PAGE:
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One condition for which fitness and exercise can make a huge difference is osteoporosis. This is a common disease which affects more than 1 in 3 post menopausal women and over 1 in 20 men.

Osteoporosis is characterised by low bone mass and deterioration of bone tissue, which leads to bone fragility and fractures. Fractures as a result of osteoporosis can occur throughout the skeleton, but are most common in the spine, the top of the femur, and the wrist.

Although osteoporosis can occur at any age, it is more often found in older people, particularly women. Additional factors contributing to osteoporosis include a diet low in calcium, smoking, excess alcohol consumption, low levels of physical activity, and immobility. Hyperthyroidism and diabetes can also play a part as can amenorrhoea (absence of periods), nulliparity (no pregnancies) and being of slender build.

Research has shown that some forms of physical activity can slow down or even reverse bone loss. Weight bearing activities such as walking, weight training, circuit training and aerobics can positively affect bone density and are thus recommended. However, you should talk to a trainer with experience in this area before starting an exercise programme.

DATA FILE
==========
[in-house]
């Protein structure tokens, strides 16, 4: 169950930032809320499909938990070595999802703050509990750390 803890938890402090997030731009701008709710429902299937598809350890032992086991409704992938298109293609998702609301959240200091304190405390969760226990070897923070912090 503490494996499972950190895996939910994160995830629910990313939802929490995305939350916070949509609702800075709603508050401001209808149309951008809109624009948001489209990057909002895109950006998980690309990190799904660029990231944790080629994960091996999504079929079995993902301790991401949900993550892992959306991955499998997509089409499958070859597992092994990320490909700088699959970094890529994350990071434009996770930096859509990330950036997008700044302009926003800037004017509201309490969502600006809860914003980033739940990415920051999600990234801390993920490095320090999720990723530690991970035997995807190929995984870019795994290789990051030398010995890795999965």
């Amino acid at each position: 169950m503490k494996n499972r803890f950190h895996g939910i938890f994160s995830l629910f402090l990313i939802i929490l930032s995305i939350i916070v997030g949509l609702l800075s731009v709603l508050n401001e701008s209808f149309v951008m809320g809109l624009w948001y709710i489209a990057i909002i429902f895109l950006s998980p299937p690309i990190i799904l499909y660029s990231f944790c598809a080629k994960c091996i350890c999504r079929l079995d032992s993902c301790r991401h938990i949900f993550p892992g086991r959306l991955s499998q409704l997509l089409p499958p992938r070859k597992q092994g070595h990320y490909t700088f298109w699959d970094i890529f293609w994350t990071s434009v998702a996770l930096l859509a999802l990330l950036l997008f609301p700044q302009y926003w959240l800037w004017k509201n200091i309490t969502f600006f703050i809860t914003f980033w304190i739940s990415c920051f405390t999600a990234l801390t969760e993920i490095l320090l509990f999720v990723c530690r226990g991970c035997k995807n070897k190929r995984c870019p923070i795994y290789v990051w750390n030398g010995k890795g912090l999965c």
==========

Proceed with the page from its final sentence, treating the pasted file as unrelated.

Guidelines for exercising are as follows:
  • Weight bearing activities which involve some impact should be encouraged on a daily basis. e.g. stepping, stair climbing and brisk walking.

  • Avoid forward flexion (as in abdominal curls) if you have established osteoporosis, as this will increase the risk of new vertebral fractures.

  • Emphasis should be on core exercises.

  • Activities improving balance and co-ordination are good, but those requiring rapid changes of direction are not recommended.
  • Correct posture is crucial.

  • Exercise needs to strengthen the trapezius, abdominals, quads, hamstrings and gluteals, as well as promoting correct breathing techniques.




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